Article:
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Kinim

Second Perek, Second Mishna

Comment

This Mishna gives another example of porach l'bain hakraivos.

Expanded Translation

What is an example of the consequences of a bird's flying from one group to another? Two women each have two kinim that are stumos. One bird flew from this group to the other group, leaving three birds in the first group and five in the second. When it leaves it disqualifies one pair from the number of pairs that can be brought from the first group.

Comment

In the language of this Mishna, when a bird flies from Rochel's group posail echod, one kain (two birds) become possul. Thus, echod in Mishna Bais means kain echod, one pair (or two birds), while in Mishna Alef, echod means one bird. This is the Rosh's interpretation of the language of the Mishna. The Rav interprets echod consistently in both Mishnayos. We have followed the Rosh's understanding of the language because it is less complex to explain the Mishna using his approach. The Rav and Rosh do not disagree on the din. They only take two different approaches to the explanation.

Example of the Case of the Mishna

Rochel and Leah both started with two kinim stumos. One bird flew from Rochel to Leah.

Result

Leah now has five birds and Rochel three.

Din

Leah brings two pair, as she would have if the birds had not mingled. The number of pairs that Rochel now brings is reduced from two to one.

Reason

If Leah brings all five birds, three will be Olos or three will be Chato'os. But Leah may not bring three Chato'os or Olos because they might be three of her original four birds.

Rochel may not bring two of her remaining three birds as Chato'os because Leah might have brought Rochel's missing bird as a Chatos. Nor may Rochel bring two Olos because Leah might have brought Rochel's missing bird as an Olah. [Diagram 6]


Expanded Translation

A bird returns (not necessarily the newcomer) from the second group to the first. Its return disqualifies one pair from the second group.

Example of the Case of the Mishna

In the previous case, Rochel and Leah each had two kinim stumos. One bird flew from Rochel's group to Leah's leaving Rochel with three birds and Leah with five. In the present case after that bird flies from Rochel's group to Leah's, a bird flies back from Leah's group to Rochel's.

Result

Rochel and Leah each have four birds, as they did to start. But only three of the four birds that Rochel now has are known with certainty to be birds she started with. Similarly, only three of Leah's four birds are known to be originally hers.

Din

Rochel brings one Chatos and one Olah. Leah also brings one Chatos and one Olah. The remaining four birds are not brought. That is, the number of pairs that Leah can bring is reduced from two to one as the result of a bird's flying from that group. (In the previous case, the number of pairs to be brought from Rochel's group was reduced by one when a bird left that group.)

Reason

After Rochel and Leah each bring one Chatos and one Olah, Rochel cannot bring a second Chatos for perhaps the bird that flew out of her group was brought by Leah as a Chatos. That is, three of Rochel's birds would have been brought as Chato'os, two by Rochel, and one by Leah. But not more than two of Rochel's birds are permitted to be Chato'os. Rochel cannot bring two Olos for the analogous reason.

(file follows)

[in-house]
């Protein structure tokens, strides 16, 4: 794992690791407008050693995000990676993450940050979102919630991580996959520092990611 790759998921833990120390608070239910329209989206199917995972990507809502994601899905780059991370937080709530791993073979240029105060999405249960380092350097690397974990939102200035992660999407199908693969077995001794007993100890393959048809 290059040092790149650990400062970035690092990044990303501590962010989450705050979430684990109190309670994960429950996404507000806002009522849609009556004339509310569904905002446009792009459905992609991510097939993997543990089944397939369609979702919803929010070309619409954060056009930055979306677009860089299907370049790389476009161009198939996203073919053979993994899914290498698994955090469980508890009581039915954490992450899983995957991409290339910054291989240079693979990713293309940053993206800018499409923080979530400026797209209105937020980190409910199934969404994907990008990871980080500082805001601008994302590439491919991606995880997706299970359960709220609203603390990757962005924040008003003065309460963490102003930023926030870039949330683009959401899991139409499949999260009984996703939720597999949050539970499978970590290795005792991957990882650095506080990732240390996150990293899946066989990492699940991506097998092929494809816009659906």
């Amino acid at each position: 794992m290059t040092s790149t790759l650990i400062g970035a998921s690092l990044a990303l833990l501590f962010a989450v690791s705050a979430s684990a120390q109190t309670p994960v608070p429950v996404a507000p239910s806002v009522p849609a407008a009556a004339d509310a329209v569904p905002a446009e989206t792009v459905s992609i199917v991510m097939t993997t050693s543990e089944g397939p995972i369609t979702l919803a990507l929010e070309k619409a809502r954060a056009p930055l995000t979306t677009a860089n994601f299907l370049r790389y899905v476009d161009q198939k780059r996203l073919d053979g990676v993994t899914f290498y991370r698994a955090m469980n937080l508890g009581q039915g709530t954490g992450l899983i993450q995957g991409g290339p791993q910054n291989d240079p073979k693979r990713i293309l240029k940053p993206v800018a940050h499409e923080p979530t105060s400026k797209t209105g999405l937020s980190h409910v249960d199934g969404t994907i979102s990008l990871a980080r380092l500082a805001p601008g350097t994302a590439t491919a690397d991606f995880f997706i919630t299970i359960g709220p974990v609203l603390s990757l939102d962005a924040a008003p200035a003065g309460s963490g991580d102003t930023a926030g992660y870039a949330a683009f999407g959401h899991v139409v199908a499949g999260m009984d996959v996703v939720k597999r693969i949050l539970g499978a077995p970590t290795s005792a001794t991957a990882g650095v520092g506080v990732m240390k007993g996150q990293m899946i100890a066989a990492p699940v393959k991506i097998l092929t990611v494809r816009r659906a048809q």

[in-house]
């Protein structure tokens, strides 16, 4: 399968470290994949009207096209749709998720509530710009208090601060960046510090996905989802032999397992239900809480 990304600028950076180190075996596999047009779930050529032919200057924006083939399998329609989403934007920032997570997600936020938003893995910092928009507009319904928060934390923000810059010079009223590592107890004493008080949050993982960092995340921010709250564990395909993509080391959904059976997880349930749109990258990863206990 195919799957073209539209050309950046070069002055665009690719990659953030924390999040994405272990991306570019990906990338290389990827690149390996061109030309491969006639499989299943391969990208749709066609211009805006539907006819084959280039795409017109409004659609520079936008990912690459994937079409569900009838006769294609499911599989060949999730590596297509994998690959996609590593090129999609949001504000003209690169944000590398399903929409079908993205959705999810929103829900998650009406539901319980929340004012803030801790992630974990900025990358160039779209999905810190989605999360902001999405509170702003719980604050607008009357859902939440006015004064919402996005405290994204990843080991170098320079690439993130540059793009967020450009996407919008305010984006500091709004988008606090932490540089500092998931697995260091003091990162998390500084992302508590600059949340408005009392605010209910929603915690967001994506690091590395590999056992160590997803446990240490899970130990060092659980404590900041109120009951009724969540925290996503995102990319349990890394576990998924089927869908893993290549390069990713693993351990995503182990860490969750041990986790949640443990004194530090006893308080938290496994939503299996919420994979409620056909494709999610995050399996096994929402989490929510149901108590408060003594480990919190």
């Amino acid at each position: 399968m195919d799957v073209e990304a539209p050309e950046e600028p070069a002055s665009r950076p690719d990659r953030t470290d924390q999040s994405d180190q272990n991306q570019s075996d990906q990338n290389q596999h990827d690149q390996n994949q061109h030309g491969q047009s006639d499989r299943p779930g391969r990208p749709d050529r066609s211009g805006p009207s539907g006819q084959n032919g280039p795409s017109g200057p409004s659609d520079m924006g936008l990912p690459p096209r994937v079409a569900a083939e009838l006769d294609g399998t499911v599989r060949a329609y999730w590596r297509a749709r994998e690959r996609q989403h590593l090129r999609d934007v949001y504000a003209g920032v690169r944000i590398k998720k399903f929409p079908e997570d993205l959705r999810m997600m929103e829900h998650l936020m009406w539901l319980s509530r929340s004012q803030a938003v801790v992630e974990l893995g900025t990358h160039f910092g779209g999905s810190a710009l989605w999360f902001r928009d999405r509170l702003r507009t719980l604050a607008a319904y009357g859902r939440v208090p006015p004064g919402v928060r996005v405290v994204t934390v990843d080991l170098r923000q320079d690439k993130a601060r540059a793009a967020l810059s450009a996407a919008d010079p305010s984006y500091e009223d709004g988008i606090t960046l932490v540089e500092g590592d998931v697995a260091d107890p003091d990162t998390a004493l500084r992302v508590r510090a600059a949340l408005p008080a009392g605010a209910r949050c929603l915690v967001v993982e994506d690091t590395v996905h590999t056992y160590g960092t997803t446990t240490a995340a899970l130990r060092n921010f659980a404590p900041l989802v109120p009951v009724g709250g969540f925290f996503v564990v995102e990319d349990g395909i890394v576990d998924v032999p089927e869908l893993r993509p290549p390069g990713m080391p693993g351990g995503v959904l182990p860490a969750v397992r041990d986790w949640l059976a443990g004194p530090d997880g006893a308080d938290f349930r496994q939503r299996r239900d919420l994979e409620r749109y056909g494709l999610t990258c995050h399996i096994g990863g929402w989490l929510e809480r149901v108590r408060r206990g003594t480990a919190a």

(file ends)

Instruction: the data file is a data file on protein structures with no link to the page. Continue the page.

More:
Leah is limited in the same way as Rochel for the same reasons. [Diagram 7]

General Principle Implied by This Mishna

A bird flying out of a group reduces by two the number of birds that can be brought as korbonos from that group. We lose one potential Chatos, because the leaver might be brought as a Chatos, and we lose one potential Olah because the leaver might be brought as an Olah. This applies in the cases of both porayach, the initial flight of a bird from one group to another, and chozair, where a bird flies from the second of these groups to the first.

Despite this rule, however, a minimum number of korbonos can always be brought. The minimum is the number that are brought from two groups that become totally merged. This is exemplified in the next case.


Expanded Translation

If a bird or birds continue to fly back and forth, they do not cause any further loss, because even if all of both groups became mingled, the number of kinim brought is not less than two.

Example of the Case of the Mishna

Rochel and Leah each had two kinim stumos. Birds flew back and forth between Rochel and Leah's groups, possibly many times.

Result

Rochel and Leah each have a group of four birds. But we do not know if any of the birds in either woman's group are birds she started with.

Din

Any two of the birds are brought as Chato'os, any two are Olos, and the remaining four are not brought. That is, the number of Chato'os and Olos brought is the same as in the previous case.

Reason

The birds are intermingled to the same extent as if the two groups were merged into one group of eight. If three Chato'os are brought they might all belong to the same owner, which is impermissible. The same is true if three Olos are brought. But two Chato'os and two Olos would not exceed the permissible number even if all four belonged to the same woman. [Diagram 8]


Text © 1997
Rabbi Menachem Moshe Oppen and Project Genesis, Inc.

Feedback is appreciated! It can be sent to: oppen@torah.org.


 






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